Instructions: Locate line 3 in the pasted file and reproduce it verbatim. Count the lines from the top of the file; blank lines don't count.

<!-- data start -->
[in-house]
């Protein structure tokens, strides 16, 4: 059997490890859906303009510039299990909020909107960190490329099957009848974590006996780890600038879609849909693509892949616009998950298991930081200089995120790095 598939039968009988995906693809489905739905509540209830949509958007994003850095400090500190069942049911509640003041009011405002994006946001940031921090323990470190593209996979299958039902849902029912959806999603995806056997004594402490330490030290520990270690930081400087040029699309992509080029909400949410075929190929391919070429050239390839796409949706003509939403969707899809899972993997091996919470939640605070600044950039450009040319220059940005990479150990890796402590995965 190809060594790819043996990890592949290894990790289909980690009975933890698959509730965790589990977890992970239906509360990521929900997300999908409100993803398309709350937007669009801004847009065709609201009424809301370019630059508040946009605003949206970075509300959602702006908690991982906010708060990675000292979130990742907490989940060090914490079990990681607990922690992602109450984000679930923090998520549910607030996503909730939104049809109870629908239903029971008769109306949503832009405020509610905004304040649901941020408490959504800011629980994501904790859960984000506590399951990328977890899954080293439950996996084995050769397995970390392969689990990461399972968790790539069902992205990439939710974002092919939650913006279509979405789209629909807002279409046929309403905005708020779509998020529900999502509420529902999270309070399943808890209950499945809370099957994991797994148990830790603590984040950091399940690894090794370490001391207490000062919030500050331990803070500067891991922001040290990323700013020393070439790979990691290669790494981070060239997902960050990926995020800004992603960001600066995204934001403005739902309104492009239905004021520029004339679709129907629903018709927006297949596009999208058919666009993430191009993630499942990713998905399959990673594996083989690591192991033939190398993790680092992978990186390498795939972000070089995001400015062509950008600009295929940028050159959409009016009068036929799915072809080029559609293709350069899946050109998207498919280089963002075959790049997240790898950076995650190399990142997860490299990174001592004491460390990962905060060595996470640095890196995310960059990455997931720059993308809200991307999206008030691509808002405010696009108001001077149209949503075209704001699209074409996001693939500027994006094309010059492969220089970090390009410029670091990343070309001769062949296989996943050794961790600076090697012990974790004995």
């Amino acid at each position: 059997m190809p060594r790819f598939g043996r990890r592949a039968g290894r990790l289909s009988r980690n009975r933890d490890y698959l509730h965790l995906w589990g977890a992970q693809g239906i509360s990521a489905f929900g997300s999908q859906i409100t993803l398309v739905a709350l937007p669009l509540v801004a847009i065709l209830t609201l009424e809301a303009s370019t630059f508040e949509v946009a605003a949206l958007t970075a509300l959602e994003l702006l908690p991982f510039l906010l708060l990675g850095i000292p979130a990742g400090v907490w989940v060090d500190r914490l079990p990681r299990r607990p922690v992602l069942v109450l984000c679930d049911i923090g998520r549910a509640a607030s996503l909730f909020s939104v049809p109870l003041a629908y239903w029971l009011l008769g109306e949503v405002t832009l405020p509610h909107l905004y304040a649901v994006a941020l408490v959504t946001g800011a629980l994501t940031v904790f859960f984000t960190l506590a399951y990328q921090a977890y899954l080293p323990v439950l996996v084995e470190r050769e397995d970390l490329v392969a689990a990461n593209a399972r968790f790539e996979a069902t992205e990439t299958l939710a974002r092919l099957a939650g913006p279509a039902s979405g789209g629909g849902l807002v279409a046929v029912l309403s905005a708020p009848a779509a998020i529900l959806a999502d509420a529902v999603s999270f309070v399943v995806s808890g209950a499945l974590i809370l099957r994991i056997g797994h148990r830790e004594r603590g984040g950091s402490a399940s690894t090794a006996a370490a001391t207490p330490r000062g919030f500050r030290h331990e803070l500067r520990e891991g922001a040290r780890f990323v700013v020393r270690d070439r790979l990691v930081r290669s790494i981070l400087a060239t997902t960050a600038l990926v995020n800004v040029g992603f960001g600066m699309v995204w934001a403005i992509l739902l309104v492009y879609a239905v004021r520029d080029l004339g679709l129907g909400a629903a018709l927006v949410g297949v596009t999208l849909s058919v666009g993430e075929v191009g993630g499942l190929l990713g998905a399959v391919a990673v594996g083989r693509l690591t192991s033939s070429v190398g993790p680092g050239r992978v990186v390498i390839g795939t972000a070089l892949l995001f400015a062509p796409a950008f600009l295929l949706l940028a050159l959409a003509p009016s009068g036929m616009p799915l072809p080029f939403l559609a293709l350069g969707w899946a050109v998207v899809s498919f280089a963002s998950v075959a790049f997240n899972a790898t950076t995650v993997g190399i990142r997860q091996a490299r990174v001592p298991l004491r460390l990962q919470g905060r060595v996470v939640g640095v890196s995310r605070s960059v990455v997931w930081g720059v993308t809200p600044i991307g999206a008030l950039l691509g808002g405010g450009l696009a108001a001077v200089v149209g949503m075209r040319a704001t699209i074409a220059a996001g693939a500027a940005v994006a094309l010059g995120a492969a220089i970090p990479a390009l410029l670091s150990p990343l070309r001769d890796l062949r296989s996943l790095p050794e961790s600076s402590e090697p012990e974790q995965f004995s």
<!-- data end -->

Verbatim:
């Amino acid at each position: 059997m190809p060594r790819f598939g043996r990890r592949a039968g290894r990790l289909s009988r980690n009975r933890d490890y698959l509730h965790l995906w589990g977890a992970q693809g239906i509360s990521a489905f929900g997300s999908q859906i409100t993803l398309v739905a709350l937007p669009l509540v801004a847009i065709l209830t609201l009424e809301a303009s370019t630059f508040e949509v946009a605003a949206l958007t970075a509300l959602e994003l702006l908690p991982f510039l906010l708060l990675g850095i000292p979130a990742g400090v907490w989940v060090d500190r914490l079990p990681r299990r607990p922690v992602l069942v109450l984000c679930d049911i923090g998520r549910a509640a607030s996503l909730f909020s939104v049809p109870l003041a629908y239903w029971l009011l008769g109306e949503v405002t832009l405020p509610h909107l905004y304040a649901v994006a941020l408490v959504t946001g800011a629980l994501t940031v904790f859960f984000t960190l506590a399951y990328q921090a977890y899954l080293p323990v439950l996996v084995e470190r050769e397995d970390l490329v392969a689990a990461n593209a399972r968790f790539e996979a069902t992205e990439t299958l939710a974002r092919l099957a939650g913006p279509a039902s979405g789209g629909g849902l807002v279409a046929v029912l309403s905005a708020p009848a779509a998020i529900l959806a999502d509420a529902v999603s999270f309070v399943v995806s808890g209950a499945l974590i809370l099957r994991i056997g797994h148990r830790e004594r603590g984040g950091s402490a399940s690894t090794a006996a370490a001391t207490p330490r000062g919030f500050r030290h331990e803070l500067r520990e891991g922001a040290r780890f990323v700013v020393r270690d070439r790979l990691v930081r290669s790494i981070l400087a060239t997902t960050a600038l990926v995020n800004v040029g992603f960001g600066m699309v995204w934001a403005i992509l739902l309104v492009y879609a239905v004021r520029d080029l004339g679709l129907g909400a629903a018709l927006v949410g297949v596009t999208l849909s058919v666009g993430e075929v191009g993630g499942l190929l990713g998905a399959v391919a990673v594996g083989r693509l690591t192991s033939s070429v190398g993790p680092g050239r992978v990186v390498i390839g795939t972000a070089l892949l995001f400015a062509p796409a950008f600009l295929l949706l940028a050159l959409a003509p009016s009068g036929m616009p799915l072809p080029f939403l559609a293709l350069g969707w899946a050109v998207v899809s498919f280089a963002s998950v075959a790049f997240n899972a790898t950076t995650v993997g190399i990142r997860q091996a490299r990174v001592p298991l004491r460390l990962q919470g905060r060595v996470v939640g640095v890196s995310r605070s960059v990455v997931w930081g720059v993308t809200p600044i991307g999206a008030l950039l691509g808002g405010g450009l696009a108001a001077v200089v149209g949503m075209r040319a704001t699209i074409a220059a996001g693939a500027a940005v994006a094309l010059g995120a492969a220089i970090p990479a390009l410029l670091s150990p990343l070309r001769d890796l062949r296989s996943l790095p050794e961790s600076s402590e090697p012990e974790q995965f004995s």